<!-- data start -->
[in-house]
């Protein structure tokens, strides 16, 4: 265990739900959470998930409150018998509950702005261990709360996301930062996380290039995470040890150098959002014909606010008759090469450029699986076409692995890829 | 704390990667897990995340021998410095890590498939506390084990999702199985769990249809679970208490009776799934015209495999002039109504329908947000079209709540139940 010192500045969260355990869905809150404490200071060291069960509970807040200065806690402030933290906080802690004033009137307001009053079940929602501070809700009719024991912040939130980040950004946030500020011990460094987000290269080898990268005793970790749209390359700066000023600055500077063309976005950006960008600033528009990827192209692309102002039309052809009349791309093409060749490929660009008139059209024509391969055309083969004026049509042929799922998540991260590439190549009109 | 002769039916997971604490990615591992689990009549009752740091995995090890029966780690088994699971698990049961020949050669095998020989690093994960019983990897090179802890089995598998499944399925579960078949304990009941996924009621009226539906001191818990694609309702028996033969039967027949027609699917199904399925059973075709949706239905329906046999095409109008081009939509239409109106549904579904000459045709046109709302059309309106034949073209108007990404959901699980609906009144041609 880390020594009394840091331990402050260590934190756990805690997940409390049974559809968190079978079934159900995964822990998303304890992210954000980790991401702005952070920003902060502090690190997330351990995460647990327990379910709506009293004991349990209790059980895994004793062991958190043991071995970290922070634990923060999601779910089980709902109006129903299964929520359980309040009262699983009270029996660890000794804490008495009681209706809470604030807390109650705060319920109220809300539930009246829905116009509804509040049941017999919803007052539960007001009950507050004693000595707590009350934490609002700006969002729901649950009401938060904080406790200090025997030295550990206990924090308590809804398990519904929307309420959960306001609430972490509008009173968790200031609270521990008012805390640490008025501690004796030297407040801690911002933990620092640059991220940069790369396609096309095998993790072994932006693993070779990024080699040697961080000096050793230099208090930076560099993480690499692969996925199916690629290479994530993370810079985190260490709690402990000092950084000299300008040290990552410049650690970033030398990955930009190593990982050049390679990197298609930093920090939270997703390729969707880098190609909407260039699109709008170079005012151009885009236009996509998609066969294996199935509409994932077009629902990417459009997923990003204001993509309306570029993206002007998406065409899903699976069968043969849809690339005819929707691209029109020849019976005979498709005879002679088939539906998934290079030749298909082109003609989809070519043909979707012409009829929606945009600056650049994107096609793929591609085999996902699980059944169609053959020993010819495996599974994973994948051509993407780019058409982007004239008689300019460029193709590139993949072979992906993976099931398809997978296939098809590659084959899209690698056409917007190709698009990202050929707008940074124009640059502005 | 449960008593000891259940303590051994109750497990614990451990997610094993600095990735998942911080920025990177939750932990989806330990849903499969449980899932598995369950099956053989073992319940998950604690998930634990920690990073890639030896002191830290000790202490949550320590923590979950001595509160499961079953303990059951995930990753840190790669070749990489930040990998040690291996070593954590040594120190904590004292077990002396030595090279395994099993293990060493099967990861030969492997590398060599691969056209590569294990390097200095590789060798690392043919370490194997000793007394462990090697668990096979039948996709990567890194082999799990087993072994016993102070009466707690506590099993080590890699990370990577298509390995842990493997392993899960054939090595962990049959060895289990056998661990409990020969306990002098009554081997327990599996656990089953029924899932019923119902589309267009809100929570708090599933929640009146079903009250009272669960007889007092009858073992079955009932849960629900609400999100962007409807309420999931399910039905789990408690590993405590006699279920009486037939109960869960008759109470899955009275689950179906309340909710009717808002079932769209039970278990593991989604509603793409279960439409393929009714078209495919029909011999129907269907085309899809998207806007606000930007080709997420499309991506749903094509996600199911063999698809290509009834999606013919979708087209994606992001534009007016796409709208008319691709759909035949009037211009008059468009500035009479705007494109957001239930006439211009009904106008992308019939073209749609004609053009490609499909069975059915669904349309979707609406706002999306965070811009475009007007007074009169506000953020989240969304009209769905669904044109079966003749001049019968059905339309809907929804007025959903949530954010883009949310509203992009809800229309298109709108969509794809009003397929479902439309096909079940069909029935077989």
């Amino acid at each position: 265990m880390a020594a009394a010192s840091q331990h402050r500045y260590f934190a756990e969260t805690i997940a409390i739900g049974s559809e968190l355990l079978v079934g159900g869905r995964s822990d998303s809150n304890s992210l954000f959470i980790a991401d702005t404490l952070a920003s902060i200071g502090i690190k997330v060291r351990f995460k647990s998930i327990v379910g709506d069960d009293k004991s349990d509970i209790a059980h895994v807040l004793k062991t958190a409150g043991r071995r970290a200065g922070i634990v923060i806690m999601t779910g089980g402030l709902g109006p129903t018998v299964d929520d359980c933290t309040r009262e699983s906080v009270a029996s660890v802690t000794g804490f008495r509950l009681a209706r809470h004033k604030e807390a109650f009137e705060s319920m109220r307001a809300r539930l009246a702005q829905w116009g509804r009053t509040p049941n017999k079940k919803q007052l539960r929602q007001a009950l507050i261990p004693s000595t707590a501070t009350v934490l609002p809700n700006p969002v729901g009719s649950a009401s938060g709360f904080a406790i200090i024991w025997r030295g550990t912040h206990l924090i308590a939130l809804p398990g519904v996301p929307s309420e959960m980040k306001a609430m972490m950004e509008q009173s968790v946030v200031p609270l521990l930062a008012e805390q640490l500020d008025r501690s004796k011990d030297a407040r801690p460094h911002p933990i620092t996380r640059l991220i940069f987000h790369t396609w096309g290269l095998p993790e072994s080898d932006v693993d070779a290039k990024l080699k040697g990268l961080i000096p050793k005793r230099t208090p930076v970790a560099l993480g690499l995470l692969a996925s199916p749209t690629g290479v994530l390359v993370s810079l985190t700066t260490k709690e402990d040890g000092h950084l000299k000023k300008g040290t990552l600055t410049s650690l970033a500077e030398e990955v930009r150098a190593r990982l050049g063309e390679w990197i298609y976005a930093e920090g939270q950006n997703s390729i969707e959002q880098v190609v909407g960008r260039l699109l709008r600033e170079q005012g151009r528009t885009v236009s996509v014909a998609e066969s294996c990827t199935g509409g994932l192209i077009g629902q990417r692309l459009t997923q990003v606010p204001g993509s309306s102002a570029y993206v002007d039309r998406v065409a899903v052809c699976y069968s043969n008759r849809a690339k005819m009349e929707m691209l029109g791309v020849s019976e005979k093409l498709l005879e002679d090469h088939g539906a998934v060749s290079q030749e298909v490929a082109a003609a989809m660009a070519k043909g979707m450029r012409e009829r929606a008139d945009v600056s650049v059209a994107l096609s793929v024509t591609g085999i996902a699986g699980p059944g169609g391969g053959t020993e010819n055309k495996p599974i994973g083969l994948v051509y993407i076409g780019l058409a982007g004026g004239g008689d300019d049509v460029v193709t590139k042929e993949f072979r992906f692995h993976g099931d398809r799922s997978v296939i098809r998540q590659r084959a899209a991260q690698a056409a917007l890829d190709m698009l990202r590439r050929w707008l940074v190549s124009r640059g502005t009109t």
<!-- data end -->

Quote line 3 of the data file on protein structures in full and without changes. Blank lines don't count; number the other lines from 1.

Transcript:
């Amino acid at each position: 265990m880390a020594a009394a010192s840091q331990h402050r500045y260590f934190a756990e969260t805690i997940a409390i739900g049974s559809e968190l355990l079978v079934g159900g869905r995964s822990d998303s809150n304890s992210l954000f959470i980790a991401d702005t404490l952070a920003s902060i200071g502090i690190k997330v060291r351990f995460k647990s998930i327990v379910g709506d069960d009293k004991s349990d509970i209790a059980h895994v807040l004793k062991t958190a409150g043991r071995r970290a200065g922070i634990v923060i806690m999601t779910g089980g402030l709902g109006p129903t018998v299964d929520d359980c933290t309040r009262e699983s906080v009270a029996s660890v802690t000794g804490f008495r509950l009681a209706r809470h004033k604030e807390a109650f009137e705060s319920m109220r307001a809300r539930l009246a702005q829905w116009g509804r009053t509040p049941n017999k079940k919803q007052l539960r929602q007001a009950l507050i261990p004693s000595t707590a501070t009350v934490l609002p809700n700006p969002v729901g009719s649950a009401s938060g709360f904080a406790i200090i024991w025997r030295g550990t912040h206990l924090i308590a939130l809804p398990g519904v996301p929307s309420e959960m980040k306001a609430m972490m950004e509008q009173s968790v946030v200031p609270l521990l930062a008012e805390q640490l500020d008025r501690s004796k011990d030297a407040r801690p460094h911002p933990i620092t996380r640059l991220i940069f987000h790369t396609w096309g290269l095998p993790e072994s080898d932006v693993d070779a290039k990024l080699k040697g990268l961080i000096p050793k005793r230099t208090p930076v970790a560099l993480g690499l995470l692969a996925s199916p749209t690629g290479v994530l390359v993370s810079l985190t700066t260490k709690e402990d040890g000092h950084l000299k000023k300008g040290t990552l600055t410049s650690l970033a500077e030398e990955v930009r150098a190593r990982l050049g063309e390679w990197i298609y976005a930093e920090g939270q950006n997703s390729i969707e959002q880098v190609v909407g960008r260039l699109l709008r600033e170079q005012g151009r528009t885009v236009s996509v014909a998609e066969s294996c990827t199935g509409g994932l192209i077009g629902q990417r692309l459009t997923q990003v606010p204001g993509s309306s102002a570029y993206v002007d039309r998406v065409a899903v052809c699976y069968s043969n008759r849809a690339k005819m009349e929707m691209l029109g791309v020849s019976e005979k093409l498709l005879e002679d090469h088939g539906a998934v060749s290079q030749e298909v490929a082109a003609a989809m660009a070519k043909g979707m450029r012409e009829r929606a008139d945009v600056s650049v059209a994107l096609s793929v024509t591609g085999i996902a699986g699980p059944g169609g391969g053959t020993e010819n055309k495996p599974i994973g083969l994948v051509y993407i076409g780019l058409a982007g004026g004239g008689d300019d049509v460029v193709t590139k042929e993949f072979r992906f692995h993976g099931d398809r799922s997978v296939i098809r998540q590659r084959a899209a991260q690698a056409a917007l890829d190709m698009l990202r590439r050929w707008l940074v190549s124009r640059g502005t009109t």